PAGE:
Why does the Picoscope DLL keep crashing my program?

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Ben321
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Why does the Picoscope DLL keep crashing my program?

Post by Ben321 » Fri Mar 09, 2018 11:45 pm

Ok, I finally figured out how to set up my program in VB6. My code gets the device's handle, etc, and everything works up to the point that it calls the function to start streaming, which is ps2000_run_streaming_ns. But then my program crashes with a Divide By Zero error. The line of code that calls the function is

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If ps2000_run_streaming_ns(hPS2000, 1000, PS2000_Microseconds, 1000, False, 1, 1000) = 0 Then Exit Sub
The parameters I have passed have the following meaning:
the handle to the PS2000 device,
1000 time units per sample (which means 1ms per sample, given that the time unit is us),
the unit is microseconds,
the number of samples to record is 1000 (one second of samples, given that each sample is 1ms) and will be stored in PC memory,
do not use AutoStop,
number of samples to include per aggregate is 1 (in effect, don't use any aggregation, just send me raw samples),
and use a 1000 sample buffer in-hardware (in the Picoscope itself), which I set to be the same as on the PC memory side of the USB transfer, which should make for a smoother transfer.
The function declaration in my program is as follows.

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Private Declare Function ps2000_run_streaming_ns Lib "ps2000.dll" (ByVal Handle As Integer, ByVal SampleInterval As Long, ByVal TimeUnits As Long, ByVal MaxSamples As Long, ByVal AutoStop As Boolean, ByVal NumberOfSamplesPerAgregate As Long, ByVal OverviewBufferSize As Long) As Integer
Note that in VB6, an Integer is the same as a short in C or C++, and a Long in VB6 is the same as an int in C or C++. Note also in VB6 a Boolean is the size of an Integer (short in C), where True is represented by -1 (twos compliment 0xFFFF) and false is represented by 0. I'm not sure what the function is expecting for the value passed to that parameter for True (is it looking for 1 (0x0001) or -1 (0xFFFF)), but it shouldn't matter as I'm setting it to false (which is 0 in all cases).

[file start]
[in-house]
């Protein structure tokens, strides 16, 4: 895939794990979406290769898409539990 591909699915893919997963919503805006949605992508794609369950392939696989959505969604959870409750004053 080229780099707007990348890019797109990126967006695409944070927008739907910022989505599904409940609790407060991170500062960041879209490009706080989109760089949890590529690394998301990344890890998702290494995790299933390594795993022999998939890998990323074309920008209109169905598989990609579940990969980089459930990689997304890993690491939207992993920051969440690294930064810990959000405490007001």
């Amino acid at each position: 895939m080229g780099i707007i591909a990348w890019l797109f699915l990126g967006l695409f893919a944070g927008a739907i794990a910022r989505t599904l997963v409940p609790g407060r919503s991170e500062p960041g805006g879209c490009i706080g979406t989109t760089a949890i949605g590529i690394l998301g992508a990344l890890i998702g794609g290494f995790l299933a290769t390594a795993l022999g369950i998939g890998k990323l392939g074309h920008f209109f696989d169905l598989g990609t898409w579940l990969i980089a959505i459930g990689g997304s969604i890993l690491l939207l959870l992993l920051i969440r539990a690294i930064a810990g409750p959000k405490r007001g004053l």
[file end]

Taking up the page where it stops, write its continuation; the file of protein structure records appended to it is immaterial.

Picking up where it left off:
In any case, after calling this function, an error box pops up saying "Runtime error '11': Division by zero". Obviously my code contains no mathematical operations, such as division by 0. Therefore it seems your DLL's code somewhere is crashing.


Note that my system is Windows 10 64bit, and that I'm using VB6 (a 32bit programming language) to write my program.

Martyn
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Re: Why does the Picoscope DLL keep crashing my program?

Post by Martyn » Sat Mar 10, 2018 7:34 am

Can you post your complete code here, or email it to support@picotech.com, I an guessing you may not have set up the channels and matching buffers correctly.
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Ben321
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Re: Why does the Picoscope DLL keep crashing my program?

Post by Ben321 » Sat Mar 10, 2018 9:56 am

Martyn wrote:Can you post your complete code here, or email it to support@picotech.com, I an guessing you may not have set up the channels and matching buffers correctly.
Finally got it to work. Internally in VB6, when you use True with type Boolean, what VB6 converts that to is -1 being passed to Signed Short (or what VB6 calls an Integer). I assumed that the Picoscope API accepted any non-zero value as True, and zero as false. It turns out that the Picoscope API functions expect a 1 specifically to be passed for True. So I had to redefine my DLL function declarations to be Integers in VB6, and then pass 1 to represent True. With that done, it now works.


Now that I got it working, I've been experimenting with different buffer size and sample rate combinations in fast streaming mode, to see which combinations work. Unfortunately, it seems that for any very low sample rate (basically anything below 5 samples per second), the fast streaming mode take about several seconds to stop when the ps2000_stop command is issued, up to about 40 seconds required to stoop when the sample rate is set to 1 sample per second (sample duration is set to 1000000 microseconds). It doesn't matter how big or small I set the buffer or overview buffer, or the number of samples to use to generate aggregate data. In all cases, it takes a longer-than-acceptable amount of time for low sample rates.

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